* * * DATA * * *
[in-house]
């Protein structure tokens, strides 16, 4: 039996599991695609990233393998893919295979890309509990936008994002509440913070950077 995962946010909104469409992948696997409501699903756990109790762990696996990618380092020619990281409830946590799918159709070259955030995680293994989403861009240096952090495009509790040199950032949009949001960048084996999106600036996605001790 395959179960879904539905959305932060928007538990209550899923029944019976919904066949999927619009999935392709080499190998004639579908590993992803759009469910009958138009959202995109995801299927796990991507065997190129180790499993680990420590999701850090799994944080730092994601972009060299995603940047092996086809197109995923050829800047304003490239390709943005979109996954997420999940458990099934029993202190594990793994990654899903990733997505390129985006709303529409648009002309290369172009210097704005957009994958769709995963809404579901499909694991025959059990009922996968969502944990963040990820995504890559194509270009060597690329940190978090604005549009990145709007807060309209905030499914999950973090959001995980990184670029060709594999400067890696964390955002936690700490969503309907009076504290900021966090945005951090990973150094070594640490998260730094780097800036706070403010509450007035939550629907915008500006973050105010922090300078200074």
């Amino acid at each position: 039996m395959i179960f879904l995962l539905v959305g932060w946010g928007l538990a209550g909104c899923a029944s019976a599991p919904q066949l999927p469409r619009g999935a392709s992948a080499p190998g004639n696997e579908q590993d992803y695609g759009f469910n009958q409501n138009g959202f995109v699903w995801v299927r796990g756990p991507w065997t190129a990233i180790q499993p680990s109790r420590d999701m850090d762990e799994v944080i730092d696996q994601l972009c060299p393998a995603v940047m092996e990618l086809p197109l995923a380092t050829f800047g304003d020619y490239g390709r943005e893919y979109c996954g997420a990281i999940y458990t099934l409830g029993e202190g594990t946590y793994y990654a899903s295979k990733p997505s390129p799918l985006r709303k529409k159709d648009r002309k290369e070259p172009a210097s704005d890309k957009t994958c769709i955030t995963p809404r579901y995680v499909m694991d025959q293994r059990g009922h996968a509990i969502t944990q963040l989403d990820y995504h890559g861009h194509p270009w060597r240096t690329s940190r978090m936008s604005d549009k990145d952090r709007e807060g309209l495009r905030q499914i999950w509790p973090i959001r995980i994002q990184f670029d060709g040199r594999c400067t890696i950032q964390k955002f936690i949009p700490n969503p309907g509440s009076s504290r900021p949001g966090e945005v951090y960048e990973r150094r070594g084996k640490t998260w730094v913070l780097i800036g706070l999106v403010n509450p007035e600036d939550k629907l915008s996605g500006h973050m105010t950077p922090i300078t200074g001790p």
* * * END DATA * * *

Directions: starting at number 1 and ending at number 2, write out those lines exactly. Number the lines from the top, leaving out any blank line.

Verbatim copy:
[in-house]
């Protein structure tokens, strides 16, 4: 039996599991695609990233393998893919295979890309509990936008994002509440913070950077 995962946010909104469409992948696997409501699903756990109790762990696996990618380092020619990281409830946590799918159709070259955030995680293994989403861009240096952090495009509790040199950032949009949001960048084996999106600036996605001790 395959179960879904539905959305932060928007538990209550899923029944019976919904066949999927619009999935392709080499190998004639579908590993992803759009469910009958138009959202995109995801299927796990991507065997190129180790499993680990420590999701850090799994944080730092994601972009060299995603940047092996086809197109995923050829800047304003490239390709943005979109996954997420999940458990099934029993202190594990793994990654899903990733997505390129985006709303529409648009002309290369172009210097704005957009994958769709995963809404579901499909694991025959059990009922996968969502944990963040990820995504890559194509270009060597690329940190978090604005549009990145709007807060309209905030499914999950973090959001995980990184670029060709594999400067890696964390955002936690700490969503309907009076504290900021966090945005951090990973150094070594640490998260730094780097800036706070403010509450007035939550629907915008500006973050105010922090300078200074």